Volney Minor Metcalfe
"Uncle Minor" Metcalfe
God has created nothing with no purpose. Everything has its place and a mission. Truly, "nothing walks with aimless feet." Every plant in the vegetable kingdom and every animal in the animal kingdom has its place. So every man has his mission to fulfill, his work to do, and his niche in human society. Some can mount the rostrum and with their eloquence sway the multitude; others can sit by the fireside and kindle the fires of ambition in the private precincts of home life. Some with strong intellectual powers can reason with mature men and women and convince their judgment on propositions, while others with tinder pathos and simplicity direct the thought and life of children in the path of duty and usefulness. "Uncle Minor" Metcalfe was a past master in the field of storytelling for children. No preacher of the gospel ever did more to kindle the ambition and thrill the hearts of young people than did Brother Metcalfe. He was truly "an apostle of sunshine" in the kingdom of childhood.
V. M. Metcalfe was born near Athens, Tenn., November 5, 1832. His father moved from Kentucky to East Tennessee in 1825 and settled in Hiwassee Valley among the Cherokee Indians. He was one of twins, and at birth he weighed only one and a half pounds. It is said that he was so small that his little body was put into a quart cup. He was probably the smallest child in stature and lightest in weight that ever lived to be a man. Brother Metcalfe was never a man of strong constitution, but was full of energy. For several years he was in feeble health. His father, Charles Metcalfe, was born in Paris, Ky., in 1793. He was a very prosperous business man. He owned a large cotton factory, gristmill, sawmill, woolen factory, and several large farms. He was a slave owner, and he kept enough slaves to do the farm work and household work. While wealthy and owning many servants, yet he trained his children in habits of industry and economy. His boys labored with the hired hands and slaves on the farms and in the cotton factory. V. M. Metcalfe's mother was a woman of extraordinary ability. She was kind and positive in dealing with her children. She possessed a deep religious nature and taught her children to reverence God and the Bible. She often prayed earnestly for them in their presence, and her influence made a deep impression upon their young and tender lives.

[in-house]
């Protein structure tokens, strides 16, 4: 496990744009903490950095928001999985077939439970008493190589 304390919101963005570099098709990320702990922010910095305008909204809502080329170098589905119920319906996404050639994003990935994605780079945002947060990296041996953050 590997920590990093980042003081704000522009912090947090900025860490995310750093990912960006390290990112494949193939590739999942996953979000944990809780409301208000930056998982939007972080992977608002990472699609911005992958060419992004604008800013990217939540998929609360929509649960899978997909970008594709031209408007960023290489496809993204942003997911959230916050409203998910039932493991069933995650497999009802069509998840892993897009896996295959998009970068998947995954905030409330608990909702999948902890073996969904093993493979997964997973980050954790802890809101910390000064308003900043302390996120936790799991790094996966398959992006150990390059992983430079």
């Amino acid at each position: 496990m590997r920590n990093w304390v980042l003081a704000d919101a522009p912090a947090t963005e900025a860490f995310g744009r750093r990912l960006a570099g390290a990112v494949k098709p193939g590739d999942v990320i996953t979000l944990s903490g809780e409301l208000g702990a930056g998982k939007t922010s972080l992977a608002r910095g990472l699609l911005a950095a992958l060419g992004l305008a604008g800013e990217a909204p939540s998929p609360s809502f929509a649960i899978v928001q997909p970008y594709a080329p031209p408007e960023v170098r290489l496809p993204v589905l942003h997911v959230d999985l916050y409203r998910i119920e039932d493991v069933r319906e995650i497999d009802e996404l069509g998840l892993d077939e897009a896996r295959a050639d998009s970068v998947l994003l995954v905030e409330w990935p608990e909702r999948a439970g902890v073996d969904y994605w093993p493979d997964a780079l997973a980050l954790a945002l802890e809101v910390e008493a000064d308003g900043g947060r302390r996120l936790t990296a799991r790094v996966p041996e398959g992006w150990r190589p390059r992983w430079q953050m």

Brother Metcalfe had the best advantages for an education for his day. His people were classed among the wealthy, and by many the Metcalfe family were considered aristocrats. But they had none of the snobbish habits that sometimes belong to this class. They were in deep sympathy with the poor and often relieved distresses of their neighbors. V. M. Metcalfe attended school at Athens and made good use of his opportunities. After his training at home, he was sent to the Alabama Military Institute at Tuskegee, Ala. Here he laid a good foundation for his college education and began his development as an educated man. After leaving the Alabama Military Institute, he was next sent to Burritt College, Spencer, Tenn. He was graduated from this institution under the presidency of W.D. Carnes. He always remembered with pleasure his days spent at Forest Hill Academy at Athens, Alabama Military Institute, and Burritt College.